Friday, January 8, 2010

"I remember Turo"

For over a year now, since he died shortly after I met him after not having seen or talked to him for almost 32 years, I still can't seem to shake off the memory of Turo (Arturo) Dionson. It's not an unpleasant feeling at all...melancholy perhaps. I am drawn to writing about him because I admired his ordinariness and quiet endurance. He had cause to complain about his lot in life but what I will always remember when I saw him for the last time in mid-2008 was his serene smile.
He was a third cousin, meaning our grandparents were first cousins. He was the illegitimate son of my mother's second cousin, forsaken by his father (for whom he was named after) from the very beginning, not treated like a "real" grandson by his grandparents. He was older than I by a few years. He played soccer well. He was very pleasant and kind, not a mean bone in his body. We weren't close; he was just another cousin out of 50+ cousins in town.
Then we lost contact with each other for 31 years. By an accident of birth, I ended up in Canada with its bounty and good fortune. He stayed in the Philippines, doing what everyone else does to make a living. It is not an easy life.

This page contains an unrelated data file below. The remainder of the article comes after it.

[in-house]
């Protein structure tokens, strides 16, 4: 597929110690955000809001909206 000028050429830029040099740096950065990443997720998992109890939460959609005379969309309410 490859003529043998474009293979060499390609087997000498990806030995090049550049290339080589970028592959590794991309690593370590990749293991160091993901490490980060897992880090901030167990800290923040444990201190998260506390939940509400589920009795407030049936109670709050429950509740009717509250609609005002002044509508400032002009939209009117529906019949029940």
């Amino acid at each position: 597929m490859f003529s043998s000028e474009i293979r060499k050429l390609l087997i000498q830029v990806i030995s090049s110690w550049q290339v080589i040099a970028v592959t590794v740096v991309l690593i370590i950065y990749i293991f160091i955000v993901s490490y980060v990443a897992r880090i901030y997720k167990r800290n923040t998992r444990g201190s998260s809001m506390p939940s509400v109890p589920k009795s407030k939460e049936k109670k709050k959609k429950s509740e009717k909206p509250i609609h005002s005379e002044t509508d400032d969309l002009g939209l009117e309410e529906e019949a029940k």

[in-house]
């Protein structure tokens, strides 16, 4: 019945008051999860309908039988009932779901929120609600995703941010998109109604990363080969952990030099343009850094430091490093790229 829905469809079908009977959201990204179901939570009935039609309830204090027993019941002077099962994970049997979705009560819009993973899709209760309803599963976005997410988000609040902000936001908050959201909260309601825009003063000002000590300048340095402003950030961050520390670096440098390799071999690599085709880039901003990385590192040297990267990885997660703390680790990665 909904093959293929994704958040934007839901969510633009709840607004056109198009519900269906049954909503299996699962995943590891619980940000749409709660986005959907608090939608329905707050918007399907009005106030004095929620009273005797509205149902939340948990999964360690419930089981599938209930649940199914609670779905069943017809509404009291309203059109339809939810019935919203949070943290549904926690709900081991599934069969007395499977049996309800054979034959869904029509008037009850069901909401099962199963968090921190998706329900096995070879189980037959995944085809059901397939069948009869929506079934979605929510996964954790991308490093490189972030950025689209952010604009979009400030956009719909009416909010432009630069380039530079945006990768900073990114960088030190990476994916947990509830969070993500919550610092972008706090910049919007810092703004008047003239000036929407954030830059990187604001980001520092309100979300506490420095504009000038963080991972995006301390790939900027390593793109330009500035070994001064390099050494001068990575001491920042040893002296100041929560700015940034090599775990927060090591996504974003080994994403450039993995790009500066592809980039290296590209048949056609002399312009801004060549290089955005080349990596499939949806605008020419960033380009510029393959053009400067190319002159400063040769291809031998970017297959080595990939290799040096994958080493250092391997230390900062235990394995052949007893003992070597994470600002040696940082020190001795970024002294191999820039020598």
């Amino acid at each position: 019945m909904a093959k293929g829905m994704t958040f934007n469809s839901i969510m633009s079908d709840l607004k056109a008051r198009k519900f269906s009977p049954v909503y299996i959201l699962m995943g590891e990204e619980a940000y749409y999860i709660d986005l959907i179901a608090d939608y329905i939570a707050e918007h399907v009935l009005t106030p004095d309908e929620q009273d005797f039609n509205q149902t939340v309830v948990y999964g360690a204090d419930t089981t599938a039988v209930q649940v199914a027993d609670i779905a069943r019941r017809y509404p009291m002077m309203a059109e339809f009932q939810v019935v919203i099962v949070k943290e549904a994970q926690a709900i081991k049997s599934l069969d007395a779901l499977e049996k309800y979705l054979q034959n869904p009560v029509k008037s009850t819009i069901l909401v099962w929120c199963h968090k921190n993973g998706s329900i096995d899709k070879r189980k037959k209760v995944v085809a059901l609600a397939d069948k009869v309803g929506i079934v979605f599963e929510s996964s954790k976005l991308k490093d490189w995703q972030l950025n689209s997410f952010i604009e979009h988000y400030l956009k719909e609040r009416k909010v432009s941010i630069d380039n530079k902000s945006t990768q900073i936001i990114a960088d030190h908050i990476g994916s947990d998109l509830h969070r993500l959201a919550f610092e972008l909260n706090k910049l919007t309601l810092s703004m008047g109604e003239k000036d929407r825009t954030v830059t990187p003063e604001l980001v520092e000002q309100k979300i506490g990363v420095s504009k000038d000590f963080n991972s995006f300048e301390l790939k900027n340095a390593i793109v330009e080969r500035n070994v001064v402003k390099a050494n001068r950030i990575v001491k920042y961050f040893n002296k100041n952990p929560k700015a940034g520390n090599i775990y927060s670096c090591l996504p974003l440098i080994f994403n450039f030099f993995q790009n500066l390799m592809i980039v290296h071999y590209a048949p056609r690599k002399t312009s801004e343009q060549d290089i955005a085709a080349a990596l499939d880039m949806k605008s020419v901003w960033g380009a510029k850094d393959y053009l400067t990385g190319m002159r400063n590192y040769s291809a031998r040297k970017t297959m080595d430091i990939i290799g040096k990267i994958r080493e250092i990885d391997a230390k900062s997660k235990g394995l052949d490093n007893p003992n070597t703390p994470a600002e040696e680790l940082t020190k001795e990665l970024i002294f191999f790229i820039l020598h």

We met each other for the first time (since 1977) in Aug 2008. We talked about old times, the travails of being a parent. I am familiar with what it takes to survive in the Philippines; it is not easy. Unless one is born in that environment, one can't imagine what the life is like. One lives from day to day, week to week. One is never sure where tomorrow's food money is coming from. The worst is the feeling of utter helplessness in providing for your children!
Turo didn't talk about such things with me; knowing him, he would have felt it an imposition. He was proud of his son, he was proud his soccer skills were still intact, and he was very happy to see me. I was very happy to see him; it reinforced my belief in the capacity of man to endure. I gave him all the soccer jerseys I have owned through the years playing in local recreational leagues.
Turo died the following month, presumably of a heart attack. I loved him for himself and for what he stood for. He didn't waste time being unhappy. He knew what was important in this life.

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